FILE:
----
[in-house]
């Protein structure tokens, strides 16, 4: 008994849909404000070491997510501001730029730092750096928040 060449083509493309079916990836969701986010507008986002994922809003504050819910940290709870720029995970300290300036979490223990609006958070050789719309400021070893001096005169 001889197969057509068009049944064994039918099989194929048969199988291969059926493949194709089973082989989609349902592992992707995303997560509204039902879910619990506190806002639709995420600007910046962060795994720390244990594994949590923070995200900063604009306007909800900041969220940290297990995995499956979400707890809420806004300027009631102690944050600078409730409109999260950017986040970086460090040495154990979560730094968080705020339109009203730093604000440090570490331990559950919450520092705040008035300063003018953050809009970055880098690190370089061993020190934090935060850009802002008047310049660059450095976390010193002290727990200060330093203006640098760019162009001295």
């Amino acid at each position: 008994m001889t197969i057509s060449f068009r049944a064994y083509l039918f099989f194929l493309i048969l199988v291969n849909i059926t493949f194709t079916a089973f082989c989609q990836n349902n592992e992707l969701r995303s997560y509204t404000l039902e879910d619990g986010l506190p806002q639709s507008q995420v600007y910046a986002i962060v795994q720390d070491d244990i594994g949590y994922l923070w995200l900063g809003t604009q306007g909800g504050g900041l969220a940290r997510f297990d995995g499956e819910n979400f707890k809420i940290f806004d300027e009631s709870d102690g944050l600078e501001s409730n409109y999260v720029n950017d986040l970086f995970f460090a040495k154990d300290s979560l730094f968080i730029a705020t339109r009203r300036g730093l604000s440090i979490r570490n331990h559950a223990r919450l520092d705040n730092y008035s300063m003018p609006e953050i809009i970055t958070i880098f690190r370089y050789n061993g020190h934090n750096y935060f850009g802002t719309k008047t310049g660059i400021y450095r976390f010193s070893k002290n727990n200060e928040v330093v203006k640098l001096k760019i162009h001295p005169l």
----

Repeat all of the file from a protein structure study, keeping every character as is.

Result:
[in-house]
């Protein structure tokens, strides 16, 4: 008994849909404000070491997510501001730029730092750096928040 060449083509493309079916990836969701986010507008986002994922809003504050819910940290709870720029995970300290300036979490223990609006958070050789719309400021070893001096005169 001889197969057509068009049944064994039918099989194929048969199988291969059926493949194709089973082989989609349902592992992707995303997560509204039902879910619990506190806002639709995420600007910046962060795994720390244990594994949590923070995200900063604009306007909800900041969220940290297990995995499956979400707890809420806004300027009631102690944050600078409730409109999260950017986040970086460090040495154990979560730094968080705020339109009203730093604000440090570490331990559950919450520092705040008035300063003018953050809009970055880098690190370089061993020190934090935060850009802002008047310049660059450095976390010193002290727990200060330093203006640098760019162009001295």
């Amino acid at each position: 008994m001889t197969i057509s060449f068009r049944a064994y083509l039918f099989f194929l493309i048969l199988v291969n849909i059926t493949f194709t079916a089973f082989c989609q990836n349902n592992e992707l969701r995303s997560y509204t404000l039902e879910d619990g986010l506190p806002q639709s507008q995420v600007y910046a986002i962060v795994q720390d070491d244990i594994g949590y994922l923070w995200l900063g809003t604009q306007g909800g504050g900041l969220a940290r997510f297990d995995g499956e819910n979400f707890k809420i940290f806004d300027e009631s709870d102690g944050l600078e501001s409730n409109y999260v720029n950017d986040l970086f995970f460090a040495k154990d300290s979560l730094f968080i730029a705020t339109r009203r300036g730093l604000s440090i979490r570490n331990h559950a223990r919450l520092d705040n730092y008035s300063m003018p609006e953050i809009i970055t958070i880098f690190r370089y050789n061993g020190h934090n750096y935060f850009g802002t719309k008047t310049g660059i400021y450095r976390f010193s070893k002290n727990n200060e928040v330093v203006k640098l001096k760019i162009h001295p005169l």